Did you know that strength training improves posture??
Posture is the window to the spine and as such it is positively associated with good functional and neurological health – as well as your ability to heal!
Strength training involves using one or more muscle groups to perform a specific task, such as lifting a heavy weight or squatting while picking something up.
Due to the growing body of evidence supporting its many benefits, strength training has become a fundamental part of most exercise programs.
Don’t let the words intimidate you, strength training is not a form of exercise that must be done in a “Chain Gym” to make you look like Arnold Schwarzenegger or Angelica Enberg.
It can be done by anyone, anywhere and it always brings huge health benefits.
When studying the human body, one thing becomes very clear: human beings were made to move.
As society has become more technology driven, we have stopped moving. Instead, we sit, we lie down and then we sit while driving… and working! Exercise has become a more critical part of your health plan than ever before and I want to show you 7 benefits of adding in a half-hour of strength training into your weekly, yes, you read that right “WEEKLY” routine.
- Strength Training Makes You Stronger and Fitter
I know, but it’s simply the truth. Increasing lean muscle mass helps you to do more than just pick up healthy objects. Increased lean muscle mass lengthens your life expectancy, decreases your risk for fatal fractures and it simply helps you to feel better, not just with how you look in the mirror but also mentally!
- Strength Training Protects Bone Health and Muscle Mass
As you near 30 you start losing as much as 3-5 percent of lean muscle mass per decade thanks to oxidation. According to a study published in the Journal of Bone and Mineral Research, 30 minutes twice a week of high intensity resistance and impact training was shown to improve functional performance, as well as bone density, structure, and strength in postmenopausal women with low bone mass — and it had no negative effects unlike a pharmaceutical approach to the conditions just listed!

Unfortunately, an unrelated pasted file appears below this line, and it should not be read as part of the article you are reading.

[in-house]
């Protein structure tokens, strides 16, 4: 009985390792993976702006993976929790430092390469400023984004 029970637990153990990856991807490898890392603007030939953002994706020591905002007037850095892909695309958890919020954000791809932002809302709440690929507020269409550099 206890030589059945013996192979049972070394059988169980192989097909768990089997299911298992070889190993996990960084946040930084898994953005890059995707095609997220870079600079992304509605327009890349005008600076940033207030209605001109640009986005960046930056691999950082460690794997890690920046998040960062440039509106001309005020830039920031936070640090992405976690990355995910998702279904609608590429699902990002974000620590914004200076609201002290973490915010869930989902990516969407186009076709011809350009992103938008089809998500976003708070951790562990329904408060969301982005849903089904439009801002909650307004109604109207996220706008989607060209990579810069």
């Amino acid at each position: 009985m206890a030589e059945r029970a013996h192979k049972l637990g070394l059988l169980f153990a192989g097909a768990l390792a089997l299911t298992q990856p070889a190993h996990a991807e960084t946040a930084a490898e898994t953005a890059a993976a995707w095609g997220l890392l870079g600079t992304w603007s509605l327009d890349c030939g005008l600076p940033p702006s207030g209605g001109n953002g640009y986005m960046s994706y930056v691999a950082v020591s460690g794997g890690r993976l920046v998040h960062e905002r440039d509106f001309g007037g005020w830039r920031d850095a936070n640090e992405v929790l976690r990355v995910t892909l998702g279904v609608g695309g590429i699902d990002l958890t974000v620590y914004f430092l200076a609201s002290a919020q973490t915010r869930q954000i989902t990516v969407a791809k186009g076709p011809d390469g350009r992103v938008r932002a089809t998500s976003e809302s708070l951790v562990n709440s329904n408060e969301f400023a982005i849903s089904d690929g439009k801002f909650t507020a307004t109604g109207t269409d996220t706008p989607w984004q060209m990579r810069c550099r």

- Strength Training Helps Your Body Burn Carbohydrates More Efficiently
All exercise helps boost your metabolism (the rate your resting body burns carbs throughout the day). With both aerobic activity and strength training. It’s a process called excess post-exercise oxygen consumption or EPOC.
But when you do strength, weight, or resistance training, your body demands more energy based on how much energy you are exerting (meaning the tougher you are working, the more energy is demanded). You can amplify this effect depending on the amount of energy you put into the workout.
That means more carbs burned during the workout, and more carbs burned after the workout, too, while your body is recovering to a resting state.
- Strength Training Helps Keep the Weight off for Good
Resistance or strengthening exercise keeps your metabolism active after exercising, much longer than after an aerobic workout. That’s because lean tissue in general is more active tissue. If you have more muscle mass, you’ll burn more carbs — even in your sleep, than if you didn’t have that extra lean body mass.
- Strength Training Helps You Develop Better Body Mechanics
Most injuries occur with simply daily movement failing due to weakness of your muscles. Properly trained muscles can support you through all daily motion and prevent injuries with the “little things”
- Strength Training has cardiovascular benefits
Along with aerobic exercise, muscle-strengthening activities helps improve the strength of your heart (it’s a muscle too) while lowering blood pressure, cholesterol, triglycerides – all risks of heart disease.
- Strength Training Boosts Energy Levels and Improves Your Mood
All exercise boosts mood because it increases endorphins. These are those “feel good chemicals” that make you feel refreshed during and after a workout. There’s evidence strength training can help you sleep better also – and we all know a better night’s sleep can go a long way in keeping mood up.
I could go on, but I thought I’d stop at 7 since that’s the biblical number of completions. So now comes the hardest part: START DOING IT!
The best way to find the time to add a good habit into your life is to create the time. If you need to do a half-hour of exercise per week, then the simplest way to do that is to pick 3 days and commit to waking up 10 minutes earlier.
There it is! Time has been created! You also don’t need to join a gym or buy expensive equipment to add strength training into your fitness plan.
Push ups, squats, planks and other bodyweight-only exercises are a perfect place to start! So make a plan to do 10 minutes of strength training three times a week.
Start with doing push ups or squats which you can do in your home without the need for equipment.
If you need to start slow, do push ups with your knees on the floor, or leaning against a wall to build up your strength.
You know what to do now – so, as Nike says – “Just Do It!”